Part 2: Income Approach to Real Estate Valuation

Income Approach to Valuation:

Picking up where we left off in our last conversation there are three common approaches to valuation, Cost, Income and Sale Comparison Approach.  We started off with the Cost Approach in our last discussion and now we are moving on to the Income Approach.  The income approach to value, also known as income capitalization approach is used to determine the value of an income generating property by deriving a value indication by conversion of expected benefits like cash flows and reversion into value of property.  This approach is applicable for those properties that generate income like commercial office buildings, industrial warehouses, residential/commercial rental properties, apartments, etc.

What factors are taken into consideration?

The Income Approach in order to represent the actual property will need current and historical income and expense statements (suggested 3 years for a good base look) and insight into the property activity that will flag income or expenses that maybe temporary and not something that is not consistent for the property.  A few examples are new roof expense vacancy, tenant improvements etc.  These are a few factors that will change the view of the income and expense statements and adjustments will be made to account for things like this.

The income capitalization approach capitalizes the stream of income into an indicator of value of a property that produces income. Capitalization rate or revenue multipliers are applied to Net Operating Income (“NOI”) in order to do this. An NOI is usually stabilized in order to be less dependent on very recent events. For example, if it is technically seen, then a building that is not leased does not have NOI. A stabilized NOI presupposes that building has been leased to standard occupancy level and at a normal rate.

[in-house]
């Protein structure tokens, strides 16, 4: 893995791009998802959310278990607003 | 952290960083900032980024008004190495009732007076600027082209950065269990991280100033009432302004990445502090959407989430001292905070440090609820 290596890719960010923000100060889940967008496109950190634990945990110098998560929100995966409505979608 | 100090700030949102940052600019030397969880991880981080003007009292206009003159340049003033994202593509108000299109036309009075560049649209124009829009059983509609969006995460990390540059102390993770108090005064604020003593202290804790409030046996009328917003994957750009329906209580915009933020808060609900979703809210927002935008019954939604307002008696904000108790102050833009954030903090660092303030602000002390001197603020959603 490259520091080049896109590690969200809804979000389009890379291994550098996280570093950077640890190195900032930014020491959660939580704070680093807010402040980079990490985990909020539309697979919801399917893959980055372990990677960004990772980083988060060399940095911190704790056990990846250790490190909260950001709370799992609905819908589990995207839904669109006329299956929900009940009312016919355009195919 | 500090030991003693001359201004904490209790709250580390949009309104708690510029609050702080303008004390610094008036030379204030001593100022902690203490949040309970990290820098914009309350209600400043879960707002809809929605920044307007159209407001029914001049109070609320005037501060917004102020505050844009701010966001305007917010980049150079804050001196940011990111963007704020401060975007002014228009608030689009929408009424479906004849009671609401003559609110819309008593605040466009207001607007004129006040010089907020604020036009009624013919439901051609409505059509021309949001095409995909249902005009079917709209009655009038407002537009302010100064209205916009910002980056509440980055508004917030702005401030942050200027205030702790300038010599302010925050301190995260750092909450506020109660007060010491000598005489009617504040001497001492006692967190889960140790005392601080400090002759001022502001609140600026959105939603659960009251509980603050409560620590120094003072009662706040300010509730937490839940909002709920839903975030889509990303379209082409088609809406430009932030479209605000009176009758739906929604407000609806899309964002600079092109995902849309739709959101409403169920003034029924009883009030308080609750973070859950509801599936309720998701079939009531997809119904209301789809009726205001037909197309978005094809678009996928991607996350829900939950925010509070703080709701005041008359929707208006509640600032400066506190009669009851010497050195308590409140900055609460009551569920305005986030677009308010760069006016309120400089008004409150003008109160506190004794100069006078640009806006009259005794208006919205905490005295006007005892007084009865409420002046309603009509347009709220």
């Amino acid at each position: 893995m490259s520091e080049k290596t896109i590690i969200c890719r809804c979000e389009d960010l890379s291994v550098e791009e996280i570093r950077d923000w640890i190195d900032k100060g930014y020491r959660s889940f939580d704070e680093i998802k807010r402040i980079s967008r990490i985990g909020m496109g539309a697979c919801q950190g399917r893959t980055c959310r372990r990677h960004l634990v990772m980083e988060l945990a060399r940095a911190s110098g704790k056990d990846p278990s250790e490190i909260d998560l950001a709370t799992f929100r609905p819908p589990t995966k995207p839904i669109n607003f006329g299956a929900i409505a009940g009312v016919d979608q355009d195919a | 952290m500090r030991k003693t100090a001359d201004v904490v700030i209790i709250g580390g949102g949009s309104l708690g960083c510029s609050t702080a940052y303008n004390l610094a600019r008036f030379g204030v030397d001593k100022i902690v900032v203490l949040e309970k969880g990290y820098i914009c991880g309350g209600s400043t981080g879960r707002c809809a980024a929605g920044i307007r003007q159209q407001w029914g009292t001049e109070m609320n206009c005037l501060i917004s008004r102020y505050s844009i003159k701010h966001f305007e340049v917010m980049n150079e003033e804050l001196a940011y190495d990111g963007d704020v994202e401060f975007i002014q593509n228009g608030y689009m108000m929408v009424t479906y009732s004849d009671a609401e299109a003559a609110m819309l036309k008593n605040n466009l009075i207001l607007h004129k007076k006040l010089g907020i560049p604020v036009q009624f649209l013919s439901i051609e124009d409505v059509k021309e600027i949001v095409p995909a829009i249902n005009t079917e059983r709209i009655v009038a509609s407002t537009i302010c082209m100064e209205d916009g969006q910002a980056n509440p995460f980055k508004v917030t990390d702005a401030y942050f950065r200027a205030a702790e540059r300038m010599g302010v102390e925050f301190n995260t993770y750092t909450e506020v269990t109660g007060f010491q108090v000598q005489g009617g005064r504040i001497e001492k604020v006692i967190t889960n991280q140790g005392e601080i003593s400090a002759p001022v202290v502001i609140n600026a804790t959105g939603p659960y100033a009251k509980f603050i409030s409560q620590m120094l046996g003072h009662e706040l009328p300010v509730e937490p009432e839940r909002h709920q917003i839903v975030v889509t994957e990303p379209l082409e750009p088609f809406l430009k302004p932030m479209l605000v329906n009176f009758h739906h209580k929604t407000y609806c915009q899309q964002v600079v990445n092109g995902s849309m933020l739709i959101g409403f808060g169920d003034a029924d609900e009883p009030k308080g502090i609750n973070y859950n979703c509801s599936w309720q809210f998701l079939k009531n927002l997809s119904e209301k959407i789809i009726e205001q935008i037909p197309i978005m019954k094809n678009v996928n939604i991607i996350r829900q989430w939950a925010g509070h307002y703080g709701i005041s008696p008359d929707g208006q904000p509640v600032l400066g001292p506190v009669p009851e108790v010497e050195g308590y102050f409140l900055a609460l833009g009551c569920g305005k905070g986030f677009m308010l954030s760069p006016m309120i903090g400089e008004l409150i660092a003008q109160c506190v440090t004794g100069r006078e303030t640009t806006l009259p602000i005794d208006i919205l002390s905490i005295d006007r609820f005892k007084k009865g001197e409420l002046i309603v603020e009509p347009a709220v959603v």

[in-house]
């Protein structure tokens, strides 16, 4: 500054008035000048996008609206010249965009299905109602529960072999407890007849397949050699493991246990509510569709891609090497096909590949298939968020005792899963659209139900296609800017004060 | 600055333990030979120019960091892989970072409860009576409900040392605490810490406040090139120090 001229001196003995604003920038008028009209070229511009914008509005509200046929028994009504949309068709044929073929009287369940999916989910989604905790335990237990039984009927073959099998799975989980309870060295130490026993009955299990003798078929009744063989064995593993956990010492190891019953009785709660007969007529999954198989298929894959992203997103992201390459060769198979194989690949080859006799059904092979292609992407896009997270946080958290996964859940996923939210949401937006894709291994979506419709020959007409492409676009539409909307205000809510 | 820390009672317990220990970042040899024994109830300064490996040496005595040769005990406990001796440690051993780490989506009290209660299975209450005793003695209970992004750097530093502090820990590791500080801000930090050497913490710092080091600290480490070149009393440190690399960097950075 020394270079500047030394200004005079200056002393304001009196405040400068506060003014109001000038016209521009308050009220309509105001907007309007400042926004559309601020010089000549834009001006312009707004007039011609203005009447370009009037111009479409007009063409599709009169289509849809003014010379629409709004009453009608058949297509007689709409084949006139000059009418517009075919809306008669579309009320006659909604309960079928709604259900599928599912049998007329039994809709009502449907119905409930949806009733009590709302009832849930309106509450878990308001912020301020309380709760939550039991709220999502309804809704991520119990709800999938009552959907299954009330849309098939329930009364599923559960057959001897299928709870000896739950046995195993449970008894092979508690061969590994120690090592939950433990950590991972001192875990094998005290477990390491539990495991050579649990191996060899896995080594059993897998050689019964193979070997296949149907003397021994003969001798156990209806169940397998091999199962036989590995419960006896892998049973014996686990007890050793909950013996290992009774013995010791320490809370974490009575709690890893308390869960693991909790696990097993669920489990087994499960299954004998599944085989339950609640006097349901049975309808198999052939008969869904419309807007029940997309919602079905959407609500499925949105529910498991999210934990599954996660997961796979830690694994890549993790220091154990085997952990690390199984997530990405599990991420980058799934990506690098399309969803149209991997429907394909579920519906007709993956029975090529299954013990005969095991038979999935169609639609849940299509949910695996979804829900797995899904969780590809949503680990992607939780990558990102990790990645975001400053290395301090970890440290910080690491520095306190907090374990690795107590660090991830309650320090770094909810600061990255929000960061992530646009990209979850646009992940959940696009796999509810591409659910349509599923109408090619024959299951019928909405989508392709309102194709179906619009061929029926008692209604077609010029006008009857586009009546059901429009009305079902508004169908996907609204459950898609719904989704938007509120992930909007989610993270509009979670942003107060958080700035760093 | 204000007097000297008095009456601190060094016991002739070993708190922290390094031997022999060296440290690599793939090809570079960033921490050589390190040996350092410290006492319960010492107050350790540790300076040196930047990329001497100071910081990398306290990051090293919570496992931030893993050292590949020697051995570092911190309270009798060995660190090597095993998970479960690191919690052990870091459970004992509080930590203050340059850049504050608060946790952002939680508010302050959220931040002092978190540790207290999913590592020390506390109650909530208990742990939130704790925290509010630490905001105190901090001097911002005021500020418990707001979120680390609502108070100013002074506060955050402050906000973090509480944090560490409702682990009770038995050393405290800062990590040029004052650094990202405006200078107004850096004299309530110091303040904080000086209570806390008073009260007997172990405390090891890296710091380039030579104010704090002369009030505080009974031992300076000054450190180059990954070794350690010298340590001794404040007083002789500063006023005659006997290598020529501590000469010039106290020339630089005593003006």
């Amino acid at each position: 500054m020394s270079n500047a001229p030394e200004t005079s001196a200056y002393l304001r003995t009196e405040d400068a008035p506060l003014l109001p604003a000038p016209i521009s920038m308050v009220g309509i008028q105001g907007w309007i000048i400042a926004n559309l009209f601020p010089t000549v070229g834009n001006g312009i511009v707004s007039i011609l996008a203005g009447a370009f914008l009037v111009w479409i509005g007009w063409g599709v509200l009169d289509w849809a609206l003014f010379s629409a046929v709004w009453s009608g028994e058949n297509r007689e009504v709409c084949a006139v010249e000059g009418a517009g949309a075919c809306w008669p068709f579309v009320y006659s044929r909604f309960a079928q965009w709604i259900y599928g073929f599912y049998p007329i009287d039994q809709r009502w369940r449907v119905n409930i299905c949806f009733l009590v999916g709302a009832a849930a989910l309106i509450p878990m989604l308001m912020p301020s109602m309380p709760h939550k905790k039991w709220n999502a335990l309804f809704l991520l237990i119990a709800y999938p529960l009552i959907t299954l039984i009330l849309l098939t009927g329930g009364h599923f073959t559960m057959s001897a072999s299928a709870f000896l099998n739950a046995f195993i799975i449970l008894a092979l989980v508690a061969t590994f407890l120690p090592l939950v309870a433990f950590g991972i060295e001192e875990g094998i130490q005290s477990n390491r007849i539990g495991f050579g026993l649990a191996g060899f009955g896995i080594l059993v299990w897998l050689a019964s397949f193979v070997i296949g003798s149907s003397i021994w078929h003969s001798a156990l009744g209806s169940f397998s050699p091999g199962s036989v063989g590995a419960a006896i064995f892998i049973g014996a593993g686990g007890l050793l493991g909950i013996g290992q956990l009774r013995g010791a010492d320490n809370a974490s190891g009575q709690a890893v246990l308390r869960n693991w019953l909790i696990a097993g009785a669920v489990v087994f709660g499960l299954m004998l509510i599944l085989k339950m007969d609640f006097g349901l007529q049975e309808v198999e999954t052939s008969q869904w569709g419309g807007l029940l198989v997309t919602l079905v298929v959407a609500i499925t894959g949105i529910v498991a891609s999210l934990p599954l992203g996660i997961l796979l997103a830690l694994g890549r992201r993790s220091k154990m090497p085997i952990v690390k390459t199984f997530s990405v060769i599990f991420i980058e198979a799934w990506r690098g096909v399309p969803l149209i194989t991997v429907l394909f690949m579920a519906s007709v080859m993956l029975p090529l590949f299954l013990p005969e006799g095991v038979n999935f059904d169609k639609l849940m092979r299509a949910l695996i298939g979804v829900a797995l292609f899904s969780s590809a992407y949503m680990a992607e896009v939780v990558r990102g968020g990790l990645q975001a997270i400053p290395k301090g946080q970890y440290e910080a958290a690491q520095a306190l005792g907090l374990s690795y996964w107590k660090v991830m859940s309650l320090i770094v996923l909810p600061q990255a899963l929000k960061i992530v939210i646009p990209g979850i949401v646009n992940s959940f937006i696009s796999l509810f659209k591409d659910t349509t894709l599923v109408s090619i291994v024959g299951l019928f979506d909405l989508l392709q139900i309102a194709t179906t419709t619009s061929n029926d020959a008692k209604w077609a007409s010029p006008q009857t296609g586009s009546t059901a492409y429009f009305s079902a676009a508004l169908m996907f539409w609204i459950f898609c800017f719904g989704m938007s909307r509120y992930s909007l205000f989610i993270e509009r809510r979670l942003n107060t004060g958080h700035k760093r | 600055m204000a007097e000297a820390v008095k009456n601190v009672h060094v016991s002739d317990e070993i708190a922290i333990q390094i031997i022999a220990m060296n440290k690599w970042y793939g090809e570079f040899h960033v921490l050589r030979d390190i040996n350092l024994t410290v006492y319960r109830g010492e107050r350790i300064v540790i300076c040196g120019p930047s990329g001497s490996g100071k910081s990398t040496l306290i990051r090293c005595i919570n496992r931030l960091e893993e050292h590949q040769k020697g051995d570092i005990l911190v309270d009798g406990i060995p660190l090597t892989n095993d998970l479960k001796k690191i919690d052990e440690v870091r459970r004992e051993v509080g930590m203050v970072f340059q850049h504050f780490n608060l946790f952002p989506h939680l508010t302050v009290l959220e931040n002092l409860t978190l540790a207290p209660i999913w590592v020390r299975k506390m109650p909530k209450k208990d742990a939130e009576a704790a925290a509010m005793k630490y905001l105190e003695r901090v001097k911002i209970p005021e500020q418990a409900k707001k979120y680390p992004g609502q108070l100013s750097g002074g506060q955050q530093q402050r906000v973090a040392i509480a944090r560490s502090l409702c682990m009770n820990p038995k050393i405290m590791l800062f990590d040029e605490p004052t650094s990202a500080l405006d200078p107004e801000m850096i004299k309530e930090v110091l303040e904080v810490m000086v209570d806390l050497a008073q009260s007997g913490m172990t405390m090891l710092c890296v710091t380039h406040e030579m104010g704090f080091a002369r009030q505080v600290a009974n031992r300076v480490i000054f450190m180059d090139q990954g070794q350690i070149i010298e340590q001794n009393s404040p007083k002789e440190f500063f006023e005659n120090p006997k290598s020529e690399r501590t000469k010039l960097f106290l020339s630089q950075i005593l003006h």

The net operating income refers to gross potential income (GPI) from which vacancy and collection loss is deducted and then from it operating expenses is deducted. In operating expenses, income tax, depreciation charges and debt service is excluded.  It is also a good check to run an income analysis based on market data only and compare it to the properties actual to get a good sense of correctness.

NOI = GPI – vacancy and collection loss – operating expenses

In the next post we will discuss the sales comparison approach to valuation.

In the meantime, if you have real estate valuation issues or questions about real estate valuation services, please contact Holly Swisher, CMI, Columbus, Ohio CPA firm Clarus Partners at or 614-256-3445.

Leave a Reply

Your email address will not be published. Required fields are marked *